Cytokine Release Syndrome After Chimeric Antigen Receptor T Cell Therapy for Acute Lymphoblastic Leukemia
Initial success with chimeric antigen receptor–modified T cell therapy for relapsed/refractory acute lymphoblastic leukemia is leading to expanded use through multicenter trials. Cytokine release syndrome, the most severe toxicity, presents a novel critical illness syndrome with limited data regarding diagnosis, prognosis, and therapy. We sought to characterize the timing, severity, and intensive care management of cytokine release syndrome after chimeric antigen receptor–modified T cell therapy.Design:
Retrospective cohort study.Setting:
Academic children’s hospital.Patients:
Thirty-nine subjects with relapsed/refractory acute lymphoblastic leukemia treated with chimeric antigen receptor–modified T cell therapy on a phase I/IIa clinical trial (ClinicalTrials.gov number NCT01626495).Interventions:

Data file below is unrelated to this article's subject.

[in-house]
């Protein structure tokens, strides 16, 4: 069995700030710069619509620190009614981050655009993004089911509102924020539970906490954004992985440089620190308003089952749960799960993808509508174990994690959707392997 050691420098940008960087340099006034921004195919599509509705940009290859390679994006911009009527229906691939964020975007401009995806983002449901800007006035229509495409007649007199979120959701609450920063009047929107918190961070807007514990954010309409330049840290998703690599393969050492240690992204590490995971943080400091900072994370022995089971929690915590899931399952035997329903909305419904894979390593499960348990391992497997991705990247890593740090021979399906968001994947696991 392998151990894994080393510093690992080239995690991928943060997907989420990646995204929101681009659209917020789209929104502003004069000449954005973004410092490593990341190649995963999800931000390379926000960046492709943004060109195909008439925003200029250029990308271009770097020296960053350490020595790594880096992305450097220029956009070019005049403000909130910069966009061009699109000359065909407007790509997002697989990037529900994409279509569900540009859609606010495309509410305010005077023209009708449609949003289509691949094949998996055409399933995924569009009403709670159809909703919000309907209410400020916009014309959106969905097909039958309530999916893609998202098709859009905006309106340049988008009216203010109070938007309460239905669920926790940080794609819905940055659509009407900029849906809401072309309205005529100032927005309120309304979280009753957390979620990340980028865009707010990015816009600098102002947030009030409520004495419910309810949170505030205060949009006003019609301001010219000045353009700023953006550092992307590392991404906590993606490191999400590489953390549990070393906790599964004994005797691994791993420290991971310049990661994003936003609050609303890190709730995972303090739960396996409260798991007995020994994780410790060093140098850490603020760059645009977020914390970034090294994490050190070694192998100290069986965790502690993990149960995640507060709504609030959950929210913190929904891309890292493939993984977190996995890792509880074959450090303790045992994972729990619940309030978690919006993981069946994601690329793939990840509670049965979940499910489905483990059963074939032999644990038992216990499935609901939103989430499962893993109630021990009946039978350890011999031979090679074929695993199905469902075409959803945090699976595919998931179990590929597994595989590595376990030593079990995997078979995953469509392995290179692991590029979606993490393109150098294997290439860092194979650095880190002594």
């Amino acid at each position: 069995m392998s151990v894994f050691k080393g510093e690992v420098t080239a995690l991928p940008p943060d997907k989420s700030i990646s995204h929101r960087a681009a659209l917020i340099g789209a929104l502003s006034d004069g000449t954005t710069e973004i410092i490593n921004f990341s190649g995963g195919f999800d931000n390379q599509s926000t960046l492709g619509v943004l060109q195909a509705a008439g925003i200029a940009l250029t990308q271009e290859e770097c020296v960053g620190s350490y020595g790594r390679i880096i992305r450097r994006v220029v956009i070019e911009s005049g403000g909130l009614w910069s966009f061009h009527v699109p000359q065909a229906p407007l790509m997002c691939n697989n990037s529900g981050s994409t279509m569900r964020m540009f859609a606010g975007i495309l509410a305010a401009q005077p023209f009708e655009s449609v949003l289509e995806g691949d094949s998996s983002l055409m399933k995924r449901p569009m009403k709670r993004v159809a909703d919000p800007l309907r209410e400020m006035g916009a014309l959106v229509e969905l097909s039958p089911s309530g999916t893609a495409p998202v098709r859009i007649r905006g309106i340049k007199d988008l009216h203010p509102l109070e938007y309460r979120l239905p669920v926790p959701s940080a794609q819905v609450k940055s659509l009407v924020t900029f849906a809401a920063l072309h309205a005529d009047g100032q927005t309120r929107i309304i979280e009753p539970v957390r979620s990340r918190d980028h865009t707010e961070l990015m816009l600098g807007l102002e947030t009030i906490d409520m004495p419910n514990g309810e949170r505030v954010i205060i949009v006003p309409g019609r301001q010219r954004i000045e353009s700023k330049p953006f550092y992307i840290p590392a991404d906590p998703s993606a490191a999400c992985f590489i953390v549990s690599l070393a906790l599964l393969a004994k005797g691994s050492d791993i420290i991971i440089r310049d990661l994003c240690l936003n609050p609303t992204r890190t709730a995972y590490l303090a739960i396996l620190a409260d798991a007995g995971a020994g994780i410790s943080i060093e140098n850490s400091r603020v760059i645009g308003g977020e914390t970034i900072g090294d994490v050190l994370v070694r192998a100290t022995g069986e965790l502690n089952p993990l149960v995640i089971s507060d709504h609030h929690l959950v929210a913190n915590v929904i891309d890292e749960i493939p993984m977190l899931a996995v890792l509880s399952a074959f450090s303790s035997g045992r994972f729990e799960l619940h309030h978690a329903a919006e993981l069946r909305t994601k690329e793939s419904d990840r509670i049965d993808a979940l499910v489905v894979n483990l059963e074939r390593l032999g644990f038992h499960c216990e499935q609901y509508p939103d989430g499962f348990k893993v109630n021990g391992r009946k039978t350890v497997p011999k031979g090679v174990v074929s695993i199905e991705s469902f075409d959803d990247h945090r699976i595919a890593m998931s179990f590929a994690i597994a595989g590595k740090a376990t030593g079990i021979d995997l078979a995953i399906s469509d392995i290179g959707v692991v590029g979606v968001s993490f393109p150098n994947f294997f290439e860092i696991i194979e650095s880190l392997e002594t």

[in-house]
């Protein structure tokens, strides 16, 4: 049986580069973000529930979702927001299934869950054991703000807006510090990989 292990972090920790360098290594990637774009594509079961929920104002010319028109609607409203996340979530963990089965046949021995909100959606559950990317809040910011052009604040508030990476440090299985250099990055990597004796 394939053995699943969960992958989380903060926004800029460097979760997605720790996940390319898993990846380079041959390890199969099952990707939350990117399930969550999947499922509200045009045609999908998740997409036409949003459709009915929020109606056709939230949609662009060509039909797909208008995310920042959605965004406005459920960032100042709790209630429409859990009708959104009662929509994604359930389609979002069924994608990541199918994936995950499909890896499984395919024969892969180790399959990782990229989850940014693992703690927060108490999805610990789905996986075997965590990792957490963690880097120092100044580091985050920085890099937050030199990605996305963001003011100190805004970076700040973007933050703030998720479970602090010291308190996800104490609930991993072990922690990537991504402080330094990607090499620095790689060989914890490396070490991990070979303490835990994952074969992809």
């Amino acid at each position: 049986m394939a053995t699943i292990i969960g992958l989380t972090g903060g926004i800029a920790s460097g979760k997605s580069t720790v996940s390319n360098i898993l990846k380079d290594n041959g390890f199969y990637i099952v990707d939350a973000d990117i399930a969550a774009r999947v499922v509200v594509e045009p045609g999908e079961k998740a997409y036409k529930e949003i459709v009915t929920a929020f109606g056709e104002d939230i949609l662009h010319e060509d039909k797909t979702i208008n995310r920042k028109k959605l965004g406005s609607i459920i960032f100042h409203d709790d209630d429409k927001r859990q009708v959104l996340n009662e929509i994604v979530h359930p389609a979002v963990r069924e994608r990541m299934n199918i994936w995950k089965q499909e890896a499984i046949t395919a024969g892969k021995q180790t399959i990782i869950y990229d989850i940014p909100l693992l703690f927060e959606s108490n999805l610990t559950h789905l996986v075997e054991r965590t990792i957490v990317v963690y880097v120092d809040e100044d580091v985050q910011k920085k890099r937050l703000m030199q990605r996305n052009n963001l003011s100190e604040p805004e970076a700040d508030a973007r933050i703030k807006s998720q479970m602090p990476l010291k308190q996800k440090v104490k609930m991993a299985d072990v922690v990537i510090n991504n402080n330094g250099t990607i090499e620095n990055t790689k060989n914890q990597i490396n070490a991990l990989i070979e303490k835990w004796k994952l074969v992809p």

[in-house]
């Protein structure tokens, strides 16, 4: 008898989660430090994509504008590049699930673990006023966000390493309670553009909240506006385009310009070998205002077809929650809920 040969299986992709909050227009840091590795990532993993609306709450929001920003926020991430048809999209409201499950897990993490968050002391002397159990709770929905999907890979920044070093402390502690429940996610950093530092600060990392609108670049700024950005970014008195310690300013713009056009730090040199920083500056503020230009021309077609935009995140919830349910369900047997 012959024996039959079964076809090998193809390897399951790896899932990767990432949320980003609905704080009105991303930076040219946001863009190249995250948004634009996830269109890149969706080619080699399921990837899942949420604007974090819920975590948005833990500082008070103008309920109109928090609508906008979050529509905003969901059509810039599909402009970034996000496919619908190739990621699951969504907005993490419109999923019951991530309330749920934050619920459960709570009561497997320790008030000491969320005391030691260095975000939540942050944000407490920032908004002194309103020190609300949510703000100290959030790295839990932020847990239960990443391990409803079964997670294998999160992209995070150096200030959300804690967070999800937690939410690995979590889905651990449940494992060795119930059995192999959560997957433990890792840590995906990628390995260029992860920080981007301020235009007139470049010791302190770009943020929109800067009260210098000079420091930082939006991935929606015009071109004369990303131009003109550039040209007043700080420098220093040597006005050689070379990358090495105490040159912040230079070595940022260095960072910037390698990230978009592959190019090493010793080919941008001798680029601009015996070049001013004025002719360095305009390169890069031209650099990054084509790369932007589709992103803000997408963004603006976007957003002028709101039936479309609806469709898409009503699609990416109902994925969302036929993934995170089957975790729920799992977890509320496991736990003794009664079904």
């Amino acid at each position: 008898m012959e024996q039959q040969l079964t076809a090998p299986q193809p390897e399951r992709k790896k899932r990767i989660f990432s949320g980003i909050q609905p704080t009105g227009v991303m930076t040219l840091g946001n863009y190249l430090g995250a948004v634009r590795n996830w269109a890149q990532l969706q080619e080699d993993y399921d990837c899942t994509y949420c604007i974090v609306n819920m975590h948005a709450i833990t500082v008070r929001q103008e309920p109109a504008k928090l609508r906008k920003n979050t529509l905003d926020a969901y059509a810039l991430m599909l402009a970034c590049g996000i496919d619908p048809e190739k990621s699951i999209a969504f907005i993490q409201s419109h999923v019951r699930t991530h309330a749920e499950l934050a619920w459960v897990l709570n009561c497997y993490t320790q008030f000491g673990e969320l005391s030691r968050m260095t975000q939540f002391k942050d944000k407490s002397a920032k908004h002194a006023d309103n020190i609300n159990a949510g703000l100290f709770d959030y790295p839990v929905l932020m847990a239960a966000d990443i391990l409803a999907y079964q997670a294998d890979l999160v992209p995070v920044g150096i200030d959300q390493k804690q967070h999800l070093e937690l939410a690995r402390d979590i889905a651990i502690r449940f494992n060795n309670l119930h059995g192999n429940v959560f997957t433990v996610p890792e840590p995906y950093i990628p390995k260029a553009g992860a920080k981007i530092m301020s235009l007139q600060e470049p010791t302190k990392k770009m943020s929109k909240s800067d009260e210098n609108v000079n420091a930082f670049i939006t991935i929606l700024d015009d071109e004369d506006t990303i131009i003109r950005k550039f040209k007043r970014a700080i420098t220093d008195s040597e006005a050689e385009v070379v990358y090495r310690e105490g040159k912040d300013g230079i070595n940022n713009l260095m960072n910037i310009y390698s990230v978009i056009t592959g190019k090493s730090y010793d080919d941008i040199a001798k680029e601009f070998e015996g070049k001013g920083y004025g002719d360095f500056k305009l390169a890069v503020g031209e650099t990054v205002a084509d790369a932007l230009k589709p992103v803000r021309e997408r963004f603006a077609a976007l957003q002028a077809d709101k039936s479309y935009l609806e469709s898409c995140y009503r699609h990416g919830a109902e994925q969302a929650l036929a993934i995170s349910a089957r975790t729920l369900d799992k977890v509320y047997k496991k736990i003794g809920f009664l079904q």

All subjects received chimeric antigen receptor–modified T cell therapy. Thirteen subjects with cardiovascular dysfunction were treated with the interleukin-6 receptor antibody tocilizumab.Measurements and Main Results:
Eighteen subjects (46%) developed grade 3–4 cytokine release syndrome, with prolonged fever (median, 6.5 d), hyperferritinemia (median peak ferritin, 60,214 ng/mL), and organ dysfunction. Fourteen (36%) developed cardiovascular dysfunction treated with vasoactive infusions a median of 5 days after T cell therapy. Six (15%) developed acute respiratory failure treated with invasive mechanical ventilation a median of 6 days after T cell therapy; five met criteria for acute respiratory distress syndrome. Encephalopathy, hepatic, and renal dysfunction manifested later than cardiovascular and respiratory dysfunction. Subjects had a median of 15 organ dysfunction days (interquartile range, 8–20). Treatment with tocilizumab in 13 subjects resulted in rapid defervescence (median, 4 hr) and clinical improvement.Conclusions:
Grade 3–4 cytokine release syndrome occurred in 46% of patients following T cell therapy for relapsed/refractory acute lymphoblastic leukemia. Clinicians should be aware of expanding use of this breakthrough therapy and implications for critical care units in cancer centers.